-Open Office, writing and spreadsheet plotting (or Abiword and Gnumeric to do the same)
    -Celtex has been interesting so far for a movie script.
    -xmind for plotting & brainstorming (Freemind is also good)
    -gedit for lightweight text input.

    One key to consider, what happens when the power in the building goes out? How much work do you potentially lose with that writing software? You can easily do a test, create a paragraph and unplug the computer. Some software handles this well (Open Office), and some skimpier or thinner software will lose everything back to your last physical save.

    I also use Linux exclusively (Ubuntu and Debian; http://www.ubuntu.com). I find Linux more hardware efficient/faster and not prone to viruses and such. You can start with a salvaged 10 year old desktop, put a modern Ubuntu on it, and have access to the latest software tools – your writing startup costs just got a whole lot less expensive.

  15. Let me say Thank You Thank You and Thank You very much for your information of writing software. I truly enjoyed what you have write. I’m a blogger and want to be a good writer as well. Of course this site helped me a lot. Again, thank you very much.

  16. Q10 is a great software, especially if you’re distracted easily. Another good one for novel writing is yWriter! I believe it’s windows-only, though.

  17. Thank you so much for this. It was extremely useful. I am trying out WriteRoom right now and LOVING it. I will buy it and probably Scrivener as well. Thanks again!

  18. I’ve used Final Draft for all of my scripts and it is the gold standard in Hollywood. The software is very intuitive. You can move from action to dialog with the click of the tab key.

    Format is so damned important and it’s all based on how scripts have looked for decades. Courier type only, specific type size. What you end up with is something that looks like it was typed on a manual typewriter 50 years ago.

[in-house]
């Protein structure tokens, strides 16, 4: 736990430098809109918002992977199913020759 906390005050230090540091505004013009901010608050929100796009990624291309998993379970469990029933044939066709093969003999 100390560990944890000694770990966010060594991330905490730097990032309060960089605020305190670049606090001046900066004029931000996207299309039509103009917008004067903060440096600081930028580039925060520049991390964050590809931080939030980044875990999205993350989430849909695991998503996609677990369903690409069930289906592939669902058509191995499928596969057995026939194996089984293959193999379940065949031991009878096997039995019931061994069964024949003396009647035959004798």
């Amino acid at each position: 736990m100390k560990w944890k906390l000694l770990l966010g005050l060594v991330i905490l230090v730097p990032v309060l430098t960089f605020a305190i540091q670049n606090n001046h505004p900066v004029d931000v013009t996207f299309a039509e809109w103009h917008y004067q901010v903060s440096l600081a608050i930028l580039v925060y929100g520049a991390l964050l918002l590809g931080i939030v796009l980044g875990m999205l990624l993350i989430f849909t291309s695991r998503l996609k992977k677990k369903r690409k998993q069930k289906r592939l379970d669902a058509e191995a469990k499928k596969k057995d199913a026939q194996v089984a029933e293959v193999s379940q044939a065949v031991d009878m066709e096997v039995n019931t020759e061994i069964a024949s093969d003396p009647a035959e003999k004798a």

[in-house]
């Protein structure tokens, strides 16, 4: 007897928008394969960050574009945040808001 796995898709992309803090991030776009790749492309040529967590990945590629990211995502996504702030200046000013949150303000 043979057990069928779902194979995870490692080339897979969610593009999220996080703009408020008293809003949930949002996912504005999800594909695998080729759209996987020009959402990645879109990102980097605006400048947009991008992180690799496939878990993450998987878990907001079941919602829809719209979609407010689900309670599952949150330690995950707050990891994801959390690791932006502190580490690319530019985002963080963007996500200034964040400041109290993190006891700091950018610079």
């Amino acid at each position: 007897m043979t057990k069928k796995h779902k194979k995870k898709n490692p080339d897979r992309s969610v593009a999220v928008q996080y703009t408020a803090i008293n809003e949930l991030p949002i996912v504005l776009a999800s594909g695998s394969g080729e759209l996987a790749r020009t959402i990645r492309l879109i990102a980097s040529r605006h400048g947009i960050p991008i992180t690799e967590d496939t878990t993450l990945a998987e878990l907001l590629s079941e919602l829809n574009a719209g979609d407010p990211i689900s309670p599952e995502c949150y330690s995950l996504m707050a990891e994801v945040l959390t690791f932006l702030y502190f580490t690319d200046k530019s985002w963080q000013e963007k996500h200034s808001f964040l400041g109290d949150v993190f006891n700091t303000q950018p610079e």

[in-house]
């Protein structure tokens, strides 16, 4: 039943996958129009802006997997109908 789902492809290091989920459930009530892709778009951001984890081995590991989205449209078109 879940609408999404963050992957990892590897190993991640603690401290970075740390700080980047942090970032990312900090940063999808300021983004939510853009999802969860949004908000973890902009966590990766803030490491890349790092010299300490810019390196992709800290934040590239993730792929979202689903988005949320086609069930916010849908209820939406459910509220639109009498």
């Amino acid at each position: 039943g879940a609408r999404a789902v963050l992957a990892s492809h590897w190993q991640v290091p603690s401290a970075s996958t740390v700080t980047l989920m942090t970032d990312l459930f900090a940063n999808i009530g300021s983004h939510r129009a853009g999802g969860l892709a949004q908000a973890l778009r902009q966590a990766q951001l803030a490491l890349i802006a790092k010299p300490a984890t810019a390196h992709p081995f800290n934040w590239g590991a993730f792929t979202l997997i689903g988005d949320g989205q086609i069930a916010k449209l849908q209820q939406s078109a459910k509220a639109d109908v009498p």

When I wrote for Warner, they handed me a set of instructions for formatting your script to their needs. I don’t know if their formatting rules were different or if I looked so stupid they assumed I didn’t know anything about formatting. I sort of assume the latter. I tossed the handout in the trash. I had enough pressure without worrying about formatting.

    You can work online with another writer using Final Draft and you have your computer read it back to you and assign different voices to different character. I was surprised how helpful it was to hear the thing read out loud, though computers can’t act very well.

    Final Draft is very expensive, at least two hundred bucks but well worth it.

  19. For those of you who are interested in technical and scientific writing, don’t forget such products as Adobe FrameMaker, a must for long, technical documents and Adobe RoboHelp, for online Help systems.

    Those who may be doing scientific articles should look into EndNote.

    None of these products is cheap — quite to the contrary — but if you’re interested in these technical, specialized areas, they are a necessary investment. MS Word won’t cut it.

  20. This is exceptionally useful writing info. I looked through some of the free and trial software offers and they will greatly assist in making some of my writing work much easier.